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2019-08-17 HKT 10:34
The Trump administration is sparing some Chinese-made household furniture, baby items and internet modems and routers from its next round of 10 percent tariffs, it said on Friday.
The US Trade Representative’s office released a complete list of the items that were removed from US$300 billion in tariffs scheduled to go into effect on September 1 and December 15, some of which had already been hit with 25 percent tariffs.
Trump on Tuesday delayed more than half of the proposed tariffs until December, saying it would help shield businesses and consumers from the US-China trade war fallout during the Christmas selling season.
The new list of 44 categories of spared imports, worth about US$7.8 billion according to US Census Bureau data, also includes some chemical compounds used in the manufacture of plastics. Reuters previously reported that bibles and religious texts would be spared from the tariff list.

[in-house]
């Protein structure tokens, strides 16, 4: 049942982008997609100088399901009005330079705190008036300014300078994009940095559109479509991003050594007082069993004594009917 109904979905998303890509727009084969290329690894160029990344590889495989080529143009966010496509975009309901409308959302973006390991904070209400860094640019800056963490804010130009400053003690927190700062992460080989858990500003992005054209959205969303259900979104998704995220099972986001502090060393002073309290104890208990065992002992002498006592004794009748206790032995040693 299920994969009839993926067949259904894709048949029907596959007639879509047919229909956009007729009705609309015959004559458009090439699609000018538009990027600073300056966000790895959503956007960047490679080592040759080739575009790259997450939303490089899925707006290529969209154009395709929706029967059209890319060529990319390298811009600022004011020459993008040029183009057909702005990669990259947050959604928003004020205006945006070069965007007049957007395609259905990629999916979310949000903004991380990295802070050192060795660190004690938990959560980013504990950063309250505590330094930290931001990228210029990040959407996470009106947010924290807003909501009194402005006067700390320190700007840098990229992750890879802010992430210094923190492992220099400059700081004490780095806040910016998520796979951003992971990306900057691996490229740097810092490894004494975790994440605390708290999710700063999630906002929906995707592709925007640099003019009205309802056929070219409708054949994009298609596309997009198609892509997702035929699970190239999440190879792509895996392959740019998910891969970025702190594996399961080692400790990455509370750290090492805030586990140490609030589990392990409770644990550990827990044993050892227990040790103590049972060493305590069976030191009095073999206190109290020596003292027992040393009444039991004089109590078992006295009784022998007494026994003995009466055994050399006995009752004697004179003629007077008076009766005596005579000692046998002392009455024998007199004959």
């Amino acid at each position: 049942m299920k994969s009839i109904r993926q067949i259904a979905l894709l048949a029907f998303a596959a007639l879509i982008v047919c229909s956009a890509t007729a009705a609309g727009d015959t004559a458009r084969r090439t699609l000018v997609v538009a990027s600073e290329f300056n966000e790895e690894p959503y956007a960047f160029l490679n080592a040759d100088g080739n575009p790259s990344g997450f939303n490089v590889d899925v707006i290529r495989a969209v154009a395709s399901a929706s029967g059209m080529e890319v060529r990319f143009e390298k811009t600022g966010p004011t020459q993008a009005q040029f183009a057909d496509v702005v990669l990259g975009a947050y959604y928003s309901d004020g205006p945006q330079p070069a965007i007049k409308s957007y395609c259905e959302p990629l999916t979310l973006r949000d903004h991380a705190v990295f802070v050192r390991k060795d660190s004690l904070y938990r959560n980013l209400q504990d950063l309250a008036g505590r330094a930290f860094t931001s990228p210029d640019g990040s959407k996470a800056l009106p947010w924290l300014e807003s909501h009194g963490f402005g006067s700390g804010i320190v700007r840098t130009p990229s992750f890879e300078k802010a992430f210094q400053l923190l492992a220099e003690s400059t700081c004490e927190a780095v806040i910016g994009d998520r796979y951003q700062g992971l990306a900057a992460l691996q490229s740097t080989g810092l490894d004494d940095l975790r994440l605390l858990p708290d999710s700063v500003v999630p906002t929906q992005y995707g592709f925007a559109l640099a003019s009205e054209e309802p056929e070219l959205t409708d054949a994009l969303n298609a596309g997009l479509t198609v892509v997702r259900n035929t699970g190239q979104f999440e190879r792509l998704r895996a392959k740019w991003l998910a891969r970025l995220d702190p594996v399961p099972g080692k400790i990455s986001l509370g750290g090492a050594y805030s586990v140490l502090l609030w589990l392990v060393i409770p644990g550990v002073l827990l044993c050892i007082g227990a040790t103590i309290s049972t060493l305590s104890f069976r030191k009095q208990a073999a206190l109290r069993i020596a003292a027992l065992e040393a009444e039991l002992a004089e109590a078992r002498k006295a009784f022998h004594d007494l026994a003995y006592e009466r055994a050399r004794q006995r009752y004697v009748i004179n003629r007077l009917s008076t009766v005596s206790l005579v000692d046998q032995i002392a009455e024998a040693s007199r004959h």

Modems and routers made in China were part of a US$200 billion list of products hit with tariffs last September that have since been raised to 25 percent. Friday’s exclusion would avoid a further 10 percent hike as Trump imposes tariffs on September 1 to products in the same broad customs category, including smart watches, smart speakers and Bluetooth headphones.
The bulk of the items removed from the tariff list were furniture products, including wooden- and metal-framed chairs and those made of plastics. Some of these were previously hit with tariffs as part of broader furniture categories.
Baby-related furniture items also were spared, including toddler beds, bassinets, cradles, strollers and children’s seats.
The US$114 billion retail furniture industry has been among the sectors hardest hit with price increases due to Trump’s tariffs, which rose to 25 percent in May.
The US Labor Department said on Tuesday that the price index for household furnishings rose 0.4 percent in July, marking its third consecutive monthly increase and contributing to broad-based growth in consumer prices during July. (Reuters)